Dickcissel (Spiza americana)


[order] PASSERIFORMES | [family] Cardinalidae | [latin] Spiza americana | [UK] Dickcissel | [FR] Gros-bec dickcissel | [DE] Dickzissel | [ES] Arrocero americano | [NL] Dicksissel


Genus Species subspecies Breeding Range Breeding Range 2 Non Breeding Range
Pheucticus americana
Spiza americana NA, LA c USA to Venezuela and Colombia

Physical charateristics

A grassland bird; often travels in large flocks. Sits on fenceposts. Male: Suggests a miniature meadowlark (black bib, yellow chest). In fall the bib is obscure or lacking. Female:
Very much like a female House Sparrow, but paler, with lighter stripe over the eye, touch of yellow on the breast, and a bluish bill. The chestnut shoulder is also an aid.

Listen to the sound of Dickcissel


Copyright remark: Most sounds derived from xeno-canto

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North America, Latin America : Central USA to Venezuela and Colombia


Alfalfa and other fields; meadows, prairies.
Originally nested in native prairies and meadows. Today, many nest in fields of alfalfa, clover, timothy, or other crops. In migration, may be found in any kind of grassy or weedy fields.


In many areas, numbers of nesting Dickcissels are wildly variable from year to year. Males arrive on breeding grounds about a week before females, and sing to defend nesting territory. One male may have more than one mate.
Nest: Site is usually on or near the ground, typically well concealed in dense growth of grass, weeds, alfalfa, clover, or other plants. Sometimes placed in shrub or low tree, up to 6′ above ground
, exceptionally higher. Nest (built by female) is a bulky open cup made of weeds, grass, leaves, lined with fine grass, rootlets, sometimes animal hair.
Eggs: 4, sometimes 3-5, rarely 2-6. Pale blue, unmarked. Incubation is by female only, about 12-13 days.
Young: Nestlings are fed by female only. Young leave the nest about 7-10 days after hatching, are unable to fly for several more days.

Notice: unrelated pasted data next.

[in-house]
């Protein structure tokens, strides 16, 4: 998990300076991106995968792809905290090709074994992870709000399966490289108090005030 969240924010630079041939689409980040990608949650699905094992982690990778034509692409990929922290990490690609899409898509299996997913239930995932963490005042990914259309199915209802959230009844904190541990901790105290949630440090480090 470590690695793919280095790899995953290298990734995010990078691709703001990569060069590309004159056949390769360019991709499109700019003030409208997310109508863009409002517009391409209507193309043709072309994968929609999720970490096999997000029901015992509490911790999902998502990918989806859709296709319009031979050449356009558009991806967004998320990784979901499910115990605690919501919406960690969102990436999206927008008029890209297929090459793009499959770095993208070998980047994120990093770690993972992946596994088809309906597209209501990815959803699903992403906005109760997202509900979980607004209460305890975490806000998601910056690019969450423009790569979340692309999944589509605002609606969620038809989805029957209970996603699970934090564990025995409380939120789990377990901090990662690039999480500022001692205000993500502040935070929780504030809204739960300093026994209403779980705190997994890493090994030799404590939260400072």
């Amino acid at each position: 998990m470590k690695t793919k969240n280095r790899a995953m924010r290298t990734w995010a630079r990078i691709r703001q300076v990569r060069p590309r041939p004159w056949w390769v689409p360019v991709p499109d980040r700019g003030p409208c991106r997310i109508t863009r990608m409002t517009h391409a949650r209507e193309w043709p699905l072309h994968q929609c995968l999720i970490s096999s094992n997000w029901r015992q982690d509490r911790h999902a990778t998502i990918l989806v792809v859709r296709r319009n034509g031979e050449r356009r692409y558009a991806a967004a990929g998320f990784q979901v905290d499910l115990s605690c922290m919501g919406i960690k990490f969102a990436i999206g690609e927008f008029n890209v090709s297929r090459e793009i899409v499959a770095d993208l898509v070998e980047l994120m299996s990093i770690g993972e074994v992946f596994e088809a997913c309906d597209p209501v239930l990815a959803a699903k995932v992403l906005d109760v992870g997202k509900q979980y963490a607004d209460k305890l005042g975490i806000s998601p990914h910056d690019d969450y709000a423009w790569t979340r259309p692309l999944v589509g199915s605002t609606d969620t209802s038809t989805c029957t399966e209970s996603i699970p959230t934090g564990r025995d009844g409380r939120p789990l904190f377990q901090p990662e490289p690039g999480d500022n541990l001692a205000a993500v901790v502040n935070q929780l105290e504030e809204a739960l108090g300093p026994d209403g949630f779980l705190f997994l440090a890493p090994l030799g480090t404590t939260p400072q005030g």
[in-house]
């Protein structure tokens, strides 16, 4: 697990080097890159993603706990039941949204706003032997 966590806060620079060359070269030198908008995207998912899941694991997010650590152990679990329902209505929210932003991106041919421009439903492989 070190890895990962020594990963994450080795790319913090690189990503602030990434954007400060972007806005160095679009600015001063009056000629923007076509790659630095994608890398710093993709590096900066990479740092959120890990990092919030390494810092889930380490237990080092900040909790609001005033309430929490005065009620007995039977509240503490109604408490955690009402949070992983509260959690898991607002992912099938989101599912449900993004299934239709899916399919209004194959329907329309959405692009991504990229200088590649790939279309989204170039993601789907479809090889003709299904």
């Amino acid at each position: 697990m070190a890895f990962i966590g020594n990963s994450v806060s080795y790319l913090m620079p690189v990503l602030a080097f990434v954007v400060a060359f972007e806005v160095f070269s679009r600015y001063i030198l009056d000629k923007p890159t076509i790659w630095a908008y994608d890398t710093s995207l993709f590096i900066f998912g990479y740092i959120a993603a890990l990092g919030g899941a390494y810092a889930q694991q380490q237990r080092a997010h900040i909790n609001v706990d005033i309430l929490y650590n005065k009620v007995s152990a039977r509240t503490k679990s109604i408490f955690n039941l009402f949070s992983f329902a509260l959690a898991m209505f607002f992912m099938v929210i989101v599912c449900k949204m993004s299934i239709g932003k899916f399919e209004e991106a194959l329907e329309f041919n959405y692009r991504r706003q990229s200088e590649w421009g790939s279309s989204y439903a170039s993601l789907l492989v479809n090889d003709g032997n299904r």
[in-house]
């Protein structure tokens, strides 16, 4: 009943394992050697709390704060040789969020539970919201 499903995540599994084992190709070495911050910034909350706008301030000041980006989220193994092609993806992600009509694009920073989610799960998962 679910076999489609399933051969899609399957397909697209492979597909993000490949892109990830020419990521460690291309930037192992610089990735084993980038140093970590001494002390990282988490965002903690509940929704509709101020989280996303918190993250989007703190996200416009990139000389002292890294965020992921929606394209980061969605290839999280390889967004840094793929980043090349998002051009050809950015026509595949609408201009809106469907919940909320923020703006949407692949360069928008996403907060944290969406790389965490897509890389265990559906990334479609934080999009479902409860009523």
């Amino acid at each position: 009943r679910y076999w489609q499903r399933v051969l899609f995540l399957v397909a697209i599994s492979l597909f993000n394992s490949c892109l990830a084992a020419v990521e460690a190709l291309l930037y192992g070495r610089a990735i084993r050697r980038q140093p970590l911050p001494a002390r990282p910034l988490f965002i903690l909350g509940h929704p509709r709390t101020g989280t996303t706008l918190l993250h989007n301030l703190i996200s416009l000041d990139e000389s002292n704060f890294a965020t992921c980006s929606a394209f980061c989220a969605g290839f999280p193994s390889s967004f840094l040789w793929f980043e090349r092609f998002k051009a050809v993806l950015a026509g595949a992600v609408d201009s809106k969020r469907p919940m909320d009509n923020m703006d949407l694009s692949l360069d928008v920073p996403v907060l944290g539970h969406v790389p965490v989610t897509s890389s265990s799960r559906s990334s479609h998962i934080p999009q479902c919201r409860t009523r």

Feeding habits

Mostly insects and seeds.
Insects make up majority of diet in early summer; included are many grasshoppers, also crickets, caterpillars, beetles, and many others. At other seasons, may feed mainly on seeds, including those of weeds and grasses, also cultivated grain.
Behavior: Forages mostly on the ground and in low vegetation. Except when nesting, usually forages in flocks.


This species has an extremely large range, and hence does not approach the thresholds for Vulnerable under the range size criterion (Extent of Occurrence <20,000 km2 combined with a declining or fluctuating range size, habitat extent/quality, or population size and a small number of locations or severe fragmentation). The population trend appears to be stable, and hence the species does not approach the thresholds for Vulnerable under the population trend criterion (>30% decline over ten years or three generations). The population size is extremely large, and hence does not approach the thresholds for Vulnerable under the population size criterion (<10,000 mature individuals with a continuing decline estimated to be >10% in ten years or three generations, or with a specified population structure). For these reasons the species is evaluated as Least Concern.
Dickcissel status Least Concern


Southern Canada and interior of United States. Winters mainly from Mexico to northern South America. Very rare migrant and winter visitor to California. Migration:
Migrates in flocks, sometimes in flocks of many hundreds. Strays reach both coasts in autumn. Rarely found in our area in winter except along Atlantic Coast, where a few may spend the season at bird feeders.

Distribution map

Dickcissel distribution range map

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